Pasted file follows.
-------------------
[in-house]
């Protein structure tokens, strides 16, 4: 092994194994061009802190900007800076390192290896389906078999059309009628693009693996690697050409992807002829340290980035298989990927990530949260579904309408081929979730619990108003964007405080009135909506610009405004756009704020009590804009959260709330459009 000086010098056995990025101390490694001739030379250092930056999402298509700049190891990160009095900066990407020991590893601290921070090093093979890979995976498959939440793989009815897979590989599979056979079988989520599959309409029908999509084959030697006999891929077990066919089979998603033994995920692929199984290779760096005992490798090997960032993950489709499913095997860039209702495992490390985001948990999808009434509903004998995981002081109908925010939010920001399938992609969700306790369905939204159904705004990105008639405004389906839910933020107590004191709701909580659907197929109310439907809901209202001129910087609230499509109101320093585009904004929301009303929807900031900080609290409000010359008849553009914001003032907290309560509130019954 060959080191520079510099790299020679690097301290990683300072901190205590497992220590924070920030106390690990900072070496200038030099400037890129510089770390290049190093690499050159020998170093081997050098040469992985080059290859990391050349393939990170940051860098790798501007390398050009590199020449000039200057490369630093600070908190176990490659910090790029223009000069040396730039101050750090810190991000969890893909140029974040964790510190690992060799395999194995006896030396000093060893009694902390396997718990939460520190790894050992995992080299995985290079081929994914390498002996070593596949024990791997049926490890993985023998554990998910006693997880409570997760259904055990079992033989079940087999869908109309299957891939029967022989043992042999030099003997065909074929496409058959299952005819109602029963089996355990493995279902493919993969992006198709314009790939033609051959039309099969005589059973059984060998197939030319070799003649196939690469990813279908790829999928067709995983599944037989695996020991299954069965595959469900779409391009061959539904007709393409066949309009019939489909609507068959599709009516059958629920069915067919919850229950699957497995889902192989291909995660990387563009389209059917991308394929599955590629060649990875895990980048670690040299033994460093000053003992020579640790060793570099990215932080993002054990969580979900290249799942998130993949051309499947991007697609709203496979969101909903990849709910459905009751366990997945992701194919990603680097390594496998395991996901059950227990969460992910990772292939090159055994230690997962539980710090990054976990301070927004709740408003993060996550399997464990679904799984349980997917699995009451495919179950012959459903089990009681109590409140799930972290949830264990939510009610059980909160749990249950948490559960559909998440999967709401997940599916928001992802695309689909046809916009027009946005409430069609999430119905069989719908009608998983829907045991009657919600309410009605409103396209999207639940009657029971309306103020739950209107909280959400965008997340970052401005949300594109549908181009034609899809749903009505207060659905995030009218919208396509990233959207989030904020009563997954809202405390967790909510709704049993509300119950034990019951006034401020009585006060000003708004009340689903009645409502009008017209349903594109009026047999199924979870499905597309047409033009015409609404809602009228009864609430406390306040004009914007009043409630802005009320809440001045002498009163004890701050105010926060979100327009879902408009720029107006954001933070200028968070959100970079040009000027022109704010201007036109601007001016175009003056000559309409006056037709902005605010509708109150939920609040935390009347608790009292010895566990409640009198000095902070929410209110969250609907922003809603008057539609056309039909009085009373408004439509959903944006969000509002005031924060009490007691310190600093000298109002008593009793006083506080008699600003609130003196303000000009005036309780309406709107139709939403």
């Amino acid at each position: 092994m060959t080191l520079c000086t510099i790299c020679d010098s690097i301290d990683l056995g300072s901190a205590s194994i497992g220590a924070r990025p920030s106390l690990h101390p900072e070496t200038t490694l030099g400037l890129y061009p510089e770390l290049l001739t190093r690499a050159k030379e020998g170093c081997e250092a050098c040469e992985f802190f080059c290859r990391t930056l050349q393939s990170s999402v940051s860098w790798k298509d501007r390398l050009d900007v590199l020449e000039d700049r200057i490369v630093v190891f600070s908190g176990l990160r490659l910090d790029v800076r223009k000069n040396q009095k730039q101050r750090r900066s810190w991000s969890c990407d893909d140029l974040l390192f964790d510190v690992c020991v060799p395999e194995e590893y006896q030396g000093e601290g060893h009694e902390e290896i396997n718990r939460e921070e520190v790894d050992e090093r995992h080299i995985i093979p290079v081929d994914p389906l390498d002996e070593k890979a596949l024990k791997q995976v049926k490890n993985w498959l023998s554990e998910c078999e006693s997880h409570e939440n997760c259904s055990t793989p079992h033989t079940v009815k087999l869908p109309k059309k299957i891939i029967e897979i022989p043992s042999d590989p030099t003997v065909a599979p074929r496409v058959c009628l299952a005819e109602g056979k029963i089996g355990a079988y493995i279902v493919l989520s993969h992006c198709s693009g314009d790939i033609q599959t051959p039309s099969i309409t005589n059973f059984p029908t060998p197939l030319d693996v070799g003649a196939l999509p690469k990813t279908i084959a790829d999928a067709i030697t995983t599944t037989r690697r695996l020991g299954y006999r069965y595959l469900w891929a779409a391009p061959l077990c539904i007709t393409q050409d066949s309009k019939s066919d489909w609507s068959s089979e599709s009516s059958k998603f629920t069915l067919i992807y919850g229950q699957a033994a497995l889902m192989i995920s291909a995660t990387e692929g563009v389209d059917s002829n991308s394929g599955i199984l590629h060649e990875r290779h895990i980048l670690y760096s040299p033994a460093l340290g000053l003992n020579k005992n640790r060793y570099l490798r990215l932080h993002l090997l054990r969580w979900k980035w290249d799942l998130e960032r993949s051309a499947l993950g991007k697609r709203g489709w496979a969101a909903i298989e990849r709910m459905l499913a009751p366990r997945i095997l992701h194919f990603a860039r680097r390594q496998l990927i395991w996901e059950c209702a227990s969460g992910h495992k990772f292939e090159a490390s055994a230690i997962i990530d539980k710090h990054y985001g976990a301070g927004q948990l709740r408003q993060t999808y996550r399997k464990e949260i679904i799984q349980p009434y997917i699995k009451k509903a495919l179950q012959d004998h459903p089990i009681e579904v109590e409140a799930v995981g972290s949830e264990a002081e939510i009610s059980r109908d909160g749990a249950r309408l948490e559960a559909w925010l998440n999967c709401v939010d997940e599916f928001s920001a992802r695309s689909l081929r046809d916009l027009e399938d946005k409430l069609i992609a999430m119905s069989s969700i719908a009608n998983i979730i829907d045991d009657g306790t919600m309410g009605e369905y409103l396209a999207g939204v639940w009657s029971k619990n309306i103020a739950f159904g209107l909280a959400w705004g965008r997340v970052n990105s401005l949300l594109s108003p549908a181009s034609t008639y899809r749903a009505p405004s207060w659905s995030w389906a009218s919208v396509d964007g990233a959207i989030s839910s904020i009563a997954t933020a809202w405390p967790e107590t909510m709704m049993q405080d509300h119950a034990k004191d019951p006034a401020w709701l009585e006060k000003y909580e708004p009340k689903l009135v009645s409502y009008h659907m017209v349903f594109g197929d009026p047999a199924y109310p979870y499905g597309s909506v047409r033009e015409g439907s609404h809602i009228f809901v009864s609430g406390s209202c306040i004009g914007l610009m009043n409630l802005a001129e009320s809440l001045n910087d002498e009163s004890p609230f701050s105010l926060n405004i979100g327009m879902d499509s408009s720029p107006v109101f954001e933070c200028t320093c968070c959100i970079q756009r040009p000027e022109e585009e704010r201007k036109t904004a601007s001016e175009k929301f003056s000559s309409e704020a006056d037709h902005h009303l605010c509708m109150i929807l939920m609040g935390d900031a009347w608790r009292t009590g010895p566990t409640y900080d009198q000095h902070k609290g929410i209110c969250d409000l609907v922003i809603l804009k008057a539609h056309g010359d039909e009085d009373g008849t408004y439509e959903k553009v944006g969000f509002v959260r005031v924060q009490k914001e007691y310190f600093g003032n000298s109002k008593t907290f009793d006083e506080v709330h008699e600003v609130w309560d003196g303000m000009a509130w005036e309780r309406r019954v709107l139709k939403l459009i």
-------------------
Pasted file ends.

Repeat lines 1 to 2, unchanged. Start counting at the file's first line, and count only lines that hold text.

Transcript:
[in-house]
């Protein structure tokens, strides 16, 4: 092994194994061009802190900007800076390192290896389906078999059309009628693009693996690697050409992807002829340290980035298989990927990530949260579904309408081929979730619990108003964007405080009135909506610009405004756009704020009590804009959260709330459009 000086010098056995990025101390490694001739030379250092930056999402298509700049190891990160009095900066990407020991590893601290921070090093093979890979995976498959939440793989009815897979590989599979056979079988989520599959309409029908999509084959030697006999891929077990066919089979998603033994995920692929199984290779760096005992490798090997960032993950489709499913095997860039209702495992490390985001948990999808009434509903004998995981002081109908925010939010920001399938992609969700306790369905939204159904705004990105008639405004389906839910933020107590004191709701909580659907197929109310439907809901209202001129910087609230499509109101320093585009904004929301009303929807900031900080609290409000010359008849553009914001003032907290309560509130019954 060959080191520079510099790299020679690097301290990683300072901190205590497992220590924070920030106390690990900072070496200038030099400037890129510089770390290049190093690499050159020998170093081997050098040469992985080059290859990391050349393939990170940051860098790798501007390398050009590199020449000039200057490369630093600070908190176990490659910090790029223009000069040396730039101050750090810190991000969890893909140029974040964790510190690992060799395999194995006896030396000093060893009694902390396997718990939460520190790894050992995992080299995985290079081929994914390498002996070593596949024990791997049926490890993985023998554990998910006693997880409570997760259904055990079992033989079940087999869908109309299957891939029967022989043992042999030099003997065909074929496409058959299952005819109602029963089996355990493995279902493919993969992006198709314009790939033609051959039309099969005589059973059984060998197939030319070799003649196939690469990813279908790829999928067709995983599944037989695996020991299954069965595959469900779409391009061959539904007709393409066949309009019939489909609507068959599709009516059958629920069915067919919850229950699957497995889902192989291909995660990387563009389209059917991308394929599955590629060649990875895990980048670690040299033994460093000053003992020579640790060793570099990215932080993002054990969580979900290249799942998130993949051309499947991007697609709203496979969101909903990849709910459905009751366990997945992701194919990603680097390594496998395991996901059950227990969460992910990772292939090159055994230690997962539980710090990054976990301070927004709740408003993060996550399997464990679904799984349980997917699995009451495919179950012959459903089990009681109590409140799930972290949830264990939510009610059980909160749990249950948490559960559909998440999967709401997940599916928001992802695309689909046809916009027009946005409430069609999430119905069989719908009608998983829907045991009657919600309410009605409103396209999207639940009657029971309306103020739950209107909280959400965008997340970052401005949300594109549908181009034609899809749903009505207060659905995030009218919208396509990233959207989030904020009563997954809202405390967790909510709704049993509300119950034990019951006034401020009585006060000003708004009340689903009645409502009008017209349903594109009026047999199924979870499905597309047409033009015409609404809602009228009864609430406390306040004009914007009043409630802005009320809440001045002498009163004890701050105010926060979100327009879902408009720029107006954001933070200028968070959100970079040009000027022109704010201007036109601007001016175009003056000559309409006056037709902005605010509708109150939920609040935390009347608790009292010895566990409640009198000095902070929410209110969250609907922003809603008057539609056309039909009085009373408004439509959903944006969000509002005031924060009490007691310190600093000298109002008593009793006083506080008699600003609130003196303000000009005036309780309406709107139709939403």